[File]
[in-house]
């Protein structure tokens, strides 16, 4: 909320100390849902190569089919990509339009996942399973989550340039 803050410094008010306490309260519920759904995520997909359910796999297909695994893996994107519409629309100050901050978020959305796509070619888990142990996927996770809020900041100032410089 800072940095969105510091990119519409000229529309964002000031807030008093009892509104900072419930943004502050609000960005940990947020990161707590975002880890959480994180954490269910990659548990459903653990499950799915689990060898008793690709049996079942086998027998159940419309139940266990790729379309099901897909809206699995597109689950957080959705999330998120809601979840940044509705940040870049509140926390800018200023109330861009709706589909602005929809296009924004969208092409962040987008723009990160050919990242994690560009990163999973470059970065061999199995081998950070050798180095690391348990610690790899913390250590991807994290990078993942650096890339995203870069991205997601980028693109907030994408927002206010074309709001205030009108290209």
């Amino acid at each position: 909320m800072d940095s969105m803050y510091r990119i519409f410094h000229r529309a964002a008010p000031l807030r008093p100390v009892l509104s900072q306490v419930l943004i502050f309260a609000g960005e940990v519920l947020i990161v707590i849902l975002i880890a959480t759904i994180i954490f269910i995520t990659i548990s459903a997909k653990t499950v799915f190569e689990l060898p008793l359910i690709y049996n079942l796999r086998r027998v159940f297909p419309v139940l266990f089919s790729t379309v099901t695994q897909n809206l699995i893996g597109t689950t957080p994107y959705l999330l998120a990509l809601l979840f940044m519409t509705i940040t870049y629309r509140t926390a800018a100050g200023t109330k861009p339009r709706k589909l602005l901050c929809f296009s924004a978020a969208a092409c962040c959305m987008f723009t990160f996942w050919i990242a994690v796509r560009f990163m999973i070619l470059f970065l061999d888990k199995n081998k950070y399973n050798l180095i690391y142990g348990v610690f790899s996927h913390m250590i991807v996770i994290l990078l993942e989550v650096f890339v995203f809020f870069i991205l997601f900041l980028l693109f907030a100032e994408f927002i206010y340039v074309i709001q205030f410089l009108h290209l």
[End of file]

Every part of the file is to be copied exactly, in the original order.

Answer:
[in-house]
């Protein structure tokens, strides 16, 4: 909320100390849902190569089919990509339009996942399973989550340039 803050410094008010306490309260519920759904995520997909359910796999297909695994893996994107519409629309100050901050978020959305796509070619888990142990996927996770809020900041100032410089 800072940095969105510091990119519409000229529309964002000031807030008093009892509104900072419930943004502050609000960005940990947020990161707590975002880890959480994180954490269910990659548990459903653990499950799915689990060898008793690709049996079942086998027998159940419309139940266990790729379309099901897909809206699995597109689950957080959705999330998120809601979840940044509705940040870049509140926390800018200023109330861009709706589909602005929809296009924004969208092409962040987008723009990160050919990242994690560009990163999973470059970065061999199995081998950070050798180095690391348990610690790899913390250590991807994290990078993942650096890339995203870069991205997601980028693109907030994408927002206010074309709001205030009108290209």
């Amino acid at each position: 909320m800072d940095s969105m803050y510091r990119i519409f410094h000229r529309a964002a008010p000031l807030r008093p100390v009892l509104s900072q306490v419930l943004i502050f309260a609000g960005e940990v519920l947020i990161v707590i849902l975002i880890a959480t759904i994180i954490f269910i995520t990659i548990s459903a997909k653990t499950v799915f190569e689990l060898p008793l359910i690709y049996n079942l796999r086998r027998v159940f297909p419309v139940l266990f089919s790729t379309v099901t695994q897909n809206l699995i893996g597109t689950t957080p994107y959705l999330l998120a990509l809601l979840f940044m519409t509705i940040t870049y629309r509140t926390a800018a100050g200023t109330k861009p339009r709706k589909l602005l901050c929809f296009s924004a978020a969208a092409c962040c959305m987008f723009t990160f996942w050919i990242a994690v796509r560009f990163m999973i070619l470059f970065l061999d888990k199995n081998k950070y399973n050798l180095i690391y142990g348990v610690f790899s996927h913390m250590i991807v996770i994290l990078l993942e989550v650096f890339v995203f809020f870069i991205l997601f900041l980028l693109f907030a100032e994408f927002i206010y340039v074309i709001q205030f410089l009108h290209l």